-example link with some approximations for trigonometric functions at musicdsp - http://musicdsp.org/files/approx.h

plot for tan() - scaled:


vid:
http://stash.reaper.fm/oldsb/618700/...tribution0.gif
extra points for guessing why the @gfx sections outputs the exponential grid.

plotter algorithm:
http://stash.reaper.fm/oldsb/618769/prngplot

short read on trigonometry in non-uniform distributions:
http://www.stat.wisc.edu/~larget/math496/random2.html



------
lubomir

Last edited by liteon; 09-01-2009 at 07:30 PM.
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Old 09-03-2009, 03:43 PM   #23
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Default fm/rm/am

a post which summarizes some modulation methods (fm, rm, am), can be found here:

http://forum.cockos.com/showpost.php...34&postcount=7
(also an optimized square wave is included.)

--
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Old 09-03-2009, 05:13 PM   #24
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Default

Quote:
Originally Posted by Justin View Post
I think it depends on what condi1 refers to.. If it's mostly 0, then 2) should be faster. Other cases, the difference becomes less I'd think.
or maybe it because, it take less time to compare, than to mul ?

EDIT: reffers to that:

cond1 = 0 or 1

Quote:

Code:

//1)
spi1 = condi1 * slider1 * spl0;
//2)
condi1 ? spi1 = slider1 * spl0 : spi1 = 0;
__________________
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Last edited by whatsup; 09-03-2009 at 05:15 PM.
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Old 09-09-2009, 12:25 PM   #25
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Default precision

for evaluation there are 5 decimal places of precision.
Code:
@sample
a = 5*10^-5; //0.00005
b = 4*10^-5; //0.00004
//(a == b) = 1;
a = 5*10^-4; //0.0005
b = 4*10^-4; //0.0004
//(a == b) = 0;
justin suggests:
Quote:
Originally Posted by Justin
Note (for the docs), if you need more accuracy, you could do a*1000000 == b*1000000
-----
normally the accuracy of mathematical identities is dependent from the implemented functions (if are based on standards such as IEEE) and also very importantly the precision of the format.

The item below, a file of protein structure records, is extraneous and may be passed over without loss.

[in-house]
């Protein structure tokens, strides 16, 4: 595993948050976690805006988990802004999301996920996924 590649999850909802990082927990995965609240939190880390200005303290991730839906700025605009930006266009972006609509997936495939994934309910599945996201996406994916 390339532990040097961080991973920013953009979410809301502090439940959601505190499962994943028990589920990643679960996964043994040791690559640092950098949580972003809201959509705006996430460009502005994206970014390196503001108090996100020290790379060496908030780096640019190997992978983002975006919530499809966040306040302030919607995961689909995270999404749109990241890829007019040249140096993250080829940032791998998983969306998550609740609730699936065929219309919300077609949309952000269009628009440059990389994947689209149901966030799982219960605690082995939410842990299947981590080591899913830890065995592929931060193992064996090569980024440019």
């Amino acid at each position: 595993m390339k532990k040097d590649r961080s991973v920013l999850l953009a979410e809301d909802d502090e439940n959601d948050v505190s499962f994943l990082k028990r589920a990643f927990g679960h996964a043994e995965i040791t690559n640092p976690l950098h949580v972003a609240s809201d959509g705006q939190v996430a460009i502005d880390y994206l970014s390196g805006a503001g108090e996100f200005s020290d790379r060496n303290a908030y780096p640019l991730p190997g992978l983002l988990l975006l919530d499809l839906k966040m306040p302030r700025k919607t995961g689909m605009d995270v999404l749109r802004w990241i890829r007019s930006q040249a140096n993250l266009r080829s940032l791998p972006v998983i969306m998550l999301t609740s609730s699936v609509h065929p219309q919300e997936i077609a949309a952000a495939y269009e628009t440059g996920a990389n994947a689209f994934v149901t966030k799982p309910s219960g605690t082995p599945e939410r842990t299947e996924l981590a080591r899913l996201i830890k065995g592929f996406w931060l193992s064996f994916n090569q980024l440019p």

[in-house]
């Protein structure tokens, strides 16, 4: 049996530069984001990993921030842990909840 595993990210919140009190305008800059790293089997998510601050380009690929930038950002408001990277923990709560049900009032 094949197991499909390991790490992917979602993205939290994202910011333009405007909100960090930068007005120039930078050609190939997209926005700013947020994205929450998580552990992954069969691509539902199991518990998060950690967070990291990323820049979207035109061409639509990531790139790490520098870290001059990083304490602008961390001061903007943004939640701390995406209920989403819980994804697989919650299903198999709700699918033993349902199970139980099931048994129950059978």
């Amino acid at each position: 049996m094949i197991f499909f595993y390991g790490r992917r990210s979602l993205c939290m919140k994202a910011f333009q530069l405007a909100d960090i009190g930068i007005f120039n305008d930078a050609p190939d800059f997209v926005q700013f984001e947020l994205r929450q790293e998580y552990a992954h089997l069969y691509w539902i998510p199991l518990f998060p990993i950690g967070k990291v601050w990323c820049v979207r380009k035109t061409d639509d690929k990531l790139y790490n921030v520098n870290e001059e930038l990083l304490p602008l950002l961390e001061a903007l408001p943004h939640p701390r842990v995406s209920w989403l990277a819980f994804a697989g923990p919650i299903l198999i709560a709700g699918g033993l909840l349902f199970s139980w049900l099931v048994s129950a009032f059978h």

evaluating the identity x=exp(log(x)) in c:
Code:
x is 5 (single or double) 
y=exp(log(x))
* for single precision:
x=5.0, y=5.000000000000000000000
(x==y)=true
* for double precision:
x=5.0, y=4.999999999999999100000
(x==y)=false
in js (double precision):
Code:
x=5;
y=exp(log(x));
//x 5.000000...
//y 5.000000... <- js debugger rounds value
x*=10^7;
y*=10^7;
//x 50000000.000000...
//y 49999999.999999...
assuming that the used mathematical functions are standardized this a trick that can be used to determine the precision in programming languages with less strict variable type definitions.

---
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Old 12-01-2009, 09:21 PM   #26
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Default jsfxgen

spamming a little..

JSfxGEN is a modular ide for jesusonic:



http://forum.cockos.com/showthread.php?t=46286

--
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Old 12-12-2009, 03:01 AM   #27
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Default using memory slots

http://forum.cockos.com/showthread.p...d=1#post421220


--
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Old 02-11-2010, 07:49 PM   #28
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Default calculating RMS for continous waveforms

some info here:
http://forum.cockos.com/showthread.php?t=51621

make sure you check the provided JesuSonic plugins (names) for code examples.

--

Last edited by liteon; 02-11-2010 at 07:57 PM.
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Old 02-11-2010, 08:59 PM   #29
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thanks again, liteon. these posts are really useful. still love your JS plugins as well, the moog filter and waveshaper end up on everything!
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Old 03-07-2010, 03:34 AM   #30
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not a useful snippet, here's just a JS language file for Notepad++.
could be improved, the main interest is being able to fold text ( /* or //@ starts a a block of text and */ or //- closes it )
how to install : http://notepad-plus.sourceforge.net/uk/download.php
http://stash.reaper.fm/oldsb/814716/...nguageFile.txt

Last edited by zorn; 03-07-2010 at 04:56 AM.
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Old 06-12-2010, 09:38 AM   #31
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Default

Quote:
Originally Posted by zorn View Post
not a useful snippet, here's just a JS language file for Notepad++.
could be improved, the main interest is being able to fold text ( /* or //@ starts a a block of text and */ or //- closes it )